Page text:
Nick Pearce is Professor in Public Policy and Director of the IPR at the University of Bath.
Some forty-five years ago, the demand for a Universal Basic Income (UBI) was adopted as a policy resolution at the 9th National Women’s Liberation Conference. Activists from the Claimants Unions that had sprung up in the late 1960s and early 1970s pushed the issue of a guaranteed or ‘adequate income without means test for all people’ onto the agenda of the British feminist movement. The story is wonderfully told in this History Workshop article by Prof Toru Yamamori of Doshisha University, Kyoto, Japan.
Feminists have long debated the merits of Universal Basic Income. Those in favour argue that it would de-gender care work and promote women’s economic independence; those against that it would entrench both the domination of capitalist relations of production and gender inequalities in the home, at work and the wider public sphere. These are issues that are being studied in a Research Group set up under the auspices of the Freiburg Institute for Basic Income Studies, on UBI and Gender – which is seeking to ‘capture female voices on the topic of UBI and to include more women in the economic discourse and participation’. Prof Yamamori is a member of this research group.
The wider relationship between the Claimants Unions, the debate on the New Left about the future of work in a post-industrial society, and the revival of interest in basic income in the 1970s is also set out in Peter Sloman’s excellent book, Transfer State.
Meanwhile, interested readers might want to look at a new research article by Pilar Gonalons-Pons and David Calnitsk published in Socio-Economic Review (Volume 20, Issue 3, July 2022) which looks at the impact on relationships within families of the Canadian Manitoba Basic Income Experiment. The Mincome experiment was a three-year ‘guaranteed annual income’ (GAI) study conducted by the Canadian and Manitoba governments in the mid-1970s in which participants were able to access a basic income for a family of four (Mincome was actually a negative income tax for household level payments but participants had the option of collecting payments independently as single-person households).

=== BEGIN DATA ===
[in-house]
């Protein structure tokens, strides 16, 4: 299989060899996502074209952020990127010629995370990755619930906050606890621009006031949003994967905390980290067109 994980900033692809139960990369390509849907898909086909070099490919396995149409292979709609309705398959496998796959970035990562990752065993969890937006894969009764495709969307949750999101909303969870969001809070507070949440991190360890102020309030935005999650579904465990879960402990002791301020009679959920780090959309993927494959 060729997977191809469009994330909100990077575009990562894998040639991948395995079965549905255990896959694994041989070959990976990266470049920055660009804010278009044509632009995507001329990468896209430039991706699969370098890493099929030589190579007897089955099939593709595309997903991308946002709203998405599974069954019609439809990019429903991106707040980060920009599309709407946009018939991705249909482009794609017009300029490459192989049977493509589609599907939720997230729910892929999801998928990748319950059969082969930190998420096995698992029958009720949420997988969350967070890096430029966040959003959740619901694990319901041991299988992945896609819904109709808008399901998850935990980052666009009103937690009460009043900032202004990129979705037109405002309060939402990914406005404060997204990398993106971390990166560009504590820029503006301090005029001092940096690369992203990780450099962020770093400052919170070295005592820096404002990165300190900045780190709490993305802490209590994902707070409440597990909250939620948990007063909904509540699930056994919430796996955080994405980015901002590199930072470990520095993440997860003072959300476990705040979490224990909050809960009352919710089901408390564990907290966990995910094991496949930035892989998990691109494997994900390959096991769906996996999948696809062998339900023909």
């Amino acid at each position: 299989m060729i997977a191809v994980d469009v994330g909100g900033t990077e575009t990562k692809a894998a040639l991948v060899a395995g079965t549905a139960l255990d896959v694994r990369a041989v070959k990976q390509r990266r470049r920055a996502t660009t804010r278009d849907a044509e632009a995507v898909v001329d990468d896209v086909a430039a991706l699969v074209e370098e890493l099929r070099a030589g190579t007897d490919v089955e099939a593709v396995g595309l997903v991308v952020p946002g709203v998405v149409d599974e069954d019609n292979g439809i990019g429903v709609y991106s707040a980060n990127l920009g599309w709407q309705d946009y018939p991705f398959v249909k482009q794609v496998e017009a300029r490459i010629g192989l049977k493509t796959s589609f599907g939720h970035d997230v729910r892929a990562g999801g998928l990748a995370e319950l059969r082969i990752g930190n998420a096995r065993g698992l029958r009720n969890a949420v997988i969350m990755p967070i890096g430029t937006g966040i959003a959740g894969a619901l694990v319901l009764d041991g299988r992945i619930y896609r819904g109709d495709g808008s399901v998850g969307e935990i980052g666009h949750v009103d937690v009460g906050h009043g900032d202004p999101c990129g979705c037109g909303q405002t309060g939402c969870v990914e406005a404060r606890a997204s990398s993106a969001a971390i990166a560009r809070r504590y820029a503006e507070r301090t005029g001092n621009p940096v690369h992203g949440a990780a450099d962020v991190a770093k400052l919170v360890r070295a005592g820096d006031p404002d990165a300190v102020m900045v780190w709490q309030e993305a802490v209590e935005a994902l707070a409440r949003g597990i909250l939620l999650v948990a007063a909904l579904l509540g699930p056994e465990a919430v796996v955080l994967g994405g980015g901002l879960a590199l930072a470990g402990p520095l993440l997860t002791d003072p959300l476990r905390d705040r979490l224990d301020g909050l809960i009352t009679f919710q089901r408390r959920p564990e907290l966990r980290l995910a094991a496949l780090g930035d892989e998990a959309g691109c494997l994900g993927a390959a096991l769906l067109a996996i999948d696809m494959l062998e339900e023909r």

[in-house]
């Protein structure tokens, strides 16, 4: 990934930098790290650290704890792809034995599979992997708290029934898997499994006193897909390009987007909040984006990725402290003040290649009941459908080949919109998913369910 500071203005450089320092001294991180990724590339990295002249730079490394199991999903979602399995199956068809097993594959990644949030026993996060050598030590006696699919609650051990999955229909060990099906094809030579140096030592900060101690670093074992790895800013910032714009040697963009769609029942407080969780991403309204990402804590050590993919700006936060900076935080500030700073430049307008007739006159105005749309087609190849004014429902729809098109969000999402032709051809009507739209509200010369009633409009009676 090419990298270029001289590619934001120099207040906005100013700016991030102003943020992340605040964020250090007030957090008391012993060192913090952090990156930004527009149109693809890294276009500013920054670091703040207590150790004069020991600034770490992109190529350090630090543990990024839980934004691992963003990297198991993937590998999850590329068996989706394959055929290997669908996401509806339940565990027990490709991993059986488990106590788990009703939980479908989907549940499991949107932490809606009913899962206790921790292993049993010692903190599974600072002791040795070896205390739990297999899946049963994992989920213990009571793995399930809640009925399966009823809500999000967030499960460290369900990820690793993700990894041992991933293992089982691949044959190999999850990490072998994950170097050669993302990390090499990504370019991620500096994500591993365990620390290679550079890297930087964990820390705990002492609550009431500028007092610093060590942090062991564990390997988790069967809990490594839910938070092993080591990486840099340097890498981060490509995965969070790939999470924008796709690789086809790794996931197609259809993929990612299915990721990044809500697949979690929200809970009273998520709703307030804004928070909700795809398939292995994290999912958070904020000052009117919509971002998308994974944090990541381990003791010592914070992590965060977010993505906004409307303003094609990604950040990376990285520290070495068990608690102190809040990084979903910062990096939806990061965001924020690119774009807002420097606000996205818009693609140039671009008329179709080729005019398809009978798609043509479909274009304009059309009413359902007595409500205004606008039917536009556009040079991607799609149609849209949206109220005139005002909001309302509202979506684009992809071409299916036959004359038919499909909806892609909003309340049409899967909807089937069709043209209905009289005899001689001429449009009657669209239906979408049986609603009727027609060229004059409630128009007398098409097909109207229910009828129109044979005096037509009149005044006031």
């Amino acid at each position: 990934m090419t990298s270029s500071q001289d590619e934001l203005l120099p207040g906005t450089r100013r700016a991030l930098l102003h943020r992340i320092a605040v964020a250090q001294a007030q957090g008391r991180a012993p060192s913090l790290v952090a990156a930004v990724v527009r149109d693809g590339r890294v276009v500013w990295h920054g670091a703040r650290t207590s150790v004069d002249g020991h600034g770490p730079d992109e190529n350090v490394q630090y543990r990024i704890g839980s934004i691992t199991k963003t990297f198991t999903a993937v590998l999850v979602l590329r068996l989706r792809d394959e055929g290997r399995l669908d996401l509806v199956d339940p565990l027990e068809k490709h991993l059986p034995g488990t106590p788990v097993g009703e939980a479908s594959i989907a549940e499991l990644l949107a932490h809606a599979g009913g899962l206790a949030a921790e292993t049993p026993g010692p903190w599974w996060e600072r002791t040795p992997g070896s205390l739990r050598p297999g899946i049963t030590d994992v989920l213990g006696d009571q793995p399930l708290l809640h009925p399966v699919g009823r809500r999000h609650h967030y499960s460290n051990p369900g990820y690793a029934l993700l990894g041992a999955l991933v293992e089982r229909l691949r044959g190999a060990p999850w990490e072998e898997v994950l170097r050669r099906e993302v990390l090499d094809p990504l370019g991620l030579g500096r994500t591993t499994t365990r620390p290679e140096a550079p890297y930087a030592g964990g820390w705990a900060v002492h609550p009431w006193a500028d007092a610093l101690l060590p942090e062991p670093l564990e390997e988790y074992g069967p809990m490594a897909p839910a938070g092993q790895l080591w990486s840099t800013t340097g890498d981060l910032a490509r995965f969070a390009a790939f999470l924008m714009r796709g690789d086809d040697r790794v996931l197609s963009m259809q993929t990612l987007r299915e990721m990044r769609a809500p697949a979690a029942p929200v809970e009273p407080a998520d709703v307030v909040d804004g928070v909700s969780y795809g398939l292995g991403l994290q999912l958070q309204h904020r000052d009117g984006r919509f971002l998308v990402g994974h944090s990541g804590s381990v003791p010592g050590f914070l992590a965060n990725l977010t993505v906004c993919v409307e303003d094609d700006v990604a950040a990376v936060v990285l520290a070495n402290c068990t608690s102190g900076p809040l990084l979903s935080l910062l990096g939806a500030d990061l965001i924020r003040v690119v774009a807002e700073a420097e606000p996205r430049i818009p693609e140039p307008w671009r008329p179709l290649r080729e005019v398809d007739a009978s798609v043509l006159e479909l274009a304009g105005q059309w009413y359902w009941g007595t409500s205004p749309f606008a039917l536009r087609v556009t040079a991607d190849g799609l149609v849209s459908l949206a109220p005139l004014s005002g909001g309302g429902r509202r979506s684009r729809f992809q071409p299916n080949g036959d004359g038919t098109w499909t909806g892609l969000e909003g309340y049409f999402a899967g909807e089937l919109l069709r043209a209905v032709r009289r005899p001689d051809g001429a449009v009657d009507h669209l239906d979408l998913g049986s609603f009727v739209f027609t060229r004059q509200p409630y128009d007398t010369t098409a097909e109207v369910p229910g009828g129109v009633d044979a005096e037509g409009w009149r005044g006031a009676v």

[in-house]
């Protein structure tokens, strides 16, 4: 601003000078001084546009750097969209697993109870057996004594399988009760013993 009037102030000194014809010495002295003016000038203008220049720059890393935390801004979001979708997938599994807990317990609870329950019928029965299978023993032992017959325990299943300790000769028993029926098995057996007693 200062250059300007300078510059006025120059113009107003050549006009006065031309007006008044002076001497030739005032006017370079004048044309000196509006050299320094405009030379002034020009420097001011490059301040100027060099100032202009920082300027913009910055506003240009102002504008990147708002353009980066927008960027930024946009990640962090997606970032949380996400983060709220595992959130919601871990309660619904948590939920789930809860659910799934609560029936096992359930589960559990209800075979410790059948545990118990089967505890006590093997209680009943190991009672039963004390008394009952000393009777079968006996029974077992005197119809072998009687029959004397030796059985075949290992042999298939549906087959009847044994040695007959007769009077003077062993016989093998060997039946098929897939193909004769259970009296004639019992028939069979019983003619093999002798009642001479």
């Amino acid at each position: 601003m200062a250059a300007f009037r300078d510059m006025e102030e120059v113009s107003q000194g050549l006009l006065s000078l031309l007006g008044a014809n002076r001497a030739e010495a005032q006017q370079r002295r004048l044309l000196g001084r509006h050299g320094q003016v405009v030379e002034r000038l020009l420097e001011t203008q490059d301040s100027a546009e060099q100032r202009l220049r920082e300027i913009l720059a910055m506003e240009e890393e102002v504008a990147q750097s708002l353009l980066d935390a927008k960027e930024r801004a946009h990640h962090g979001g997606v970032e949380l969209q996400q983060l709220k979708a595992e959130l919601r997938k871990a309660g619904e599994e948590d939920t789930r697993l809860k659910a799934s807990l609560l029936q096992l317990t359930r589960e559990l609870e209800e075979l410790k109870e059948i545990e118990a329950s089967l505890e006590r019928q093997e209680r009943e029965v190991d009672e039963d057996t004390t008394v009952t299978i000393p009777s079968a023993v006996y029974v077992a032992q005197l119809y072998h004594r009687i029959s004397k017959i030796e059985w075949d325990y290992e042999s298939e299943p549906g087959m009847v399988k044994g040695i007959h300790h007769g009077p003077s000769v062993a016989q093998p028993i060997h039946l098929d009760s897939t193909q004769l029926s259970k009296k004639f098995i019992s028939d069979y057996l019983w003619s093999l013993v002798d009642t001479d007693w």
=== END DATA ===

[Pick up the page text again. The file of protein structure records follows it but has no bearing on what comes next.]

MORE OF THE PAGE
Using Albert Hirschman’s famous exit, voice and loyalty framework, the authors ‘study couple separations to determine how the GAI shapes exits, bargaining measures to determine how the GAI shapes voice, and conflict measures to determine how the GAI shapes marital satisfaction and quality.’
The study contributes further to our understanding of how basic or guaranteed incomes have the potential ‘to foster more equitable family lives’. How such policies compare with alternative forms of social security and/or universal free public services is also an important question, and at the IPR, we have also been conducting research over a number of recent years on how Universal Credit impacts on couples. You can read about that research here as well as our new project on Universal Credit here.
We will debate the relationship between UBI, care and work amongst other issues at our forthcoming conference, ‘Back to basics: Income for everyone?’, organised in partnership with Bristol Ideas and the Basic Income Forum, taking place 11 October 2022.
This blog was produced in partnership with Bristol Ideas. All articles posted on this blog give the views of the author(s), and not the position of the IPR, nor of the University of Bath.
Find out more about our research on universal basic income and sign up now to our forthcoming conference, ‘Back to basics: Income for everyone?’, organised in partnership with Bristol Ideas and the Basic Income Forum, taking place 11 October 2022.